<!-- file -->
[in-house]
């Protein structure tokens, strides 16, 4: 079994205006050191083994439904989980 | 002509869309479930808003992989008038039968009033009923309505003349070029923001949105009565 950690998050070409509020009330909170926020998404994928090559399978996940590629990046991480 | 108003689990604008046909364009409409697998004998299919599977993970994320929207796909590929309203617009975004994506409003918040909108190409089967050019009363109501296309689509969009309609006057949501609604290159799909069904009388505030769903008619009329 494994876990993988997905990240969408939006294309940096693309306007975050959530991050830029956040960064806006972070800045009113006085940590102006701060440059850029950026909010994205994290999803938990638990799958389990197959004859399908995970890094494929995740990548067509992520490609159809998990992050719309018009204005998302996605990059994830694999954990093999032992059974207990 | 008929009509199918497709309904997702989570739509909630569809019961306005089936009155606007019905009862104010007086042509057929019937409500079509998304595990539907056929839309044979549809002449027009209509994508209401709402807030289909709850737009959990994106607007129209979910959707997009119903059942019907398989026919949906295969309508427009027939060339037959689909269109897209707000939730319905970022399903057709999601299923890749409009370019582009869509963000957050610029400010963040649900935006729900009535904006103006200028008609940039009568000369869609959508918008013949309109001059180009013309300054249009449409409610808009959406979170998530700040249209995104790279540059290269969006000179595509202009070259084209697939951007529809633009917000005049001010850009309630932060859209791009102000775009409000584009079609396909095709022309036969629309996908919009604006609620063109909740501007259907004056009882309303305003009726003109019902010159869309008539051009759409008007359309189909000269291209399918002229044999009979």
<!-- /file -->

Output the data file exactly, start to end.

[in-house]
């Protein structure tokens, strides 16, 4: 079994205006050191083994439904989980 | 002509869309479930808003992989008038039968009033009923309505003349070029923001949105009565 950690998050070409509020009330909170926020998404994928090559399978996940590629990046991480 | 108003689990604008046909364009409409697998004998299919599977993970994320929207796909590929309203617009975004994506409003918040909108190409089967050019009363109501296309689509969009309609006057949501609604290159799909069904009388505030769903008619009329 494994876990993988997905990240969408939006294309940096693309306007975050959530991050830029956040960064806006972070800045009113006085940590102006701060440059850029950026909010994205994290999803938990638990799958389990197959004859399908995970890094494929995740990548067509992520490609159809998990992050719309018009204005998302996605990059994830694999954990093999032992059974207990 | 008929009509199918497709309904997702989570739509909630569809019961306005089936009155606007019905009862104010007086042509057929019937409500079509998304595990539907056929839309044979549809002449027009209509994508209401709402807030289909709850737009959990994106607007129209979910959707997009119903059942019907398989026919949906295969309508427009027939060339037959689909269109897209707000939730319905970022399903057709999601299923890749409009370019582009869509963000957050610029400010963040649900935006729900009535904006103006200028008609940039009568000369869609959508918008013949309109001059180009013309300054249009449409409610808009959406979170998530700040249209995104790279540059290269969006000179595509202009070259084209697939951007529809633009917000005049001010850009309630932060859209791009102000775009409000584009079609396909095709022309036969629309996908919009604006609620063109909740501007259907004056009882309303305003009726003109019902010159869309008539051009759409008007359309189909000269291209399918002229044999009979």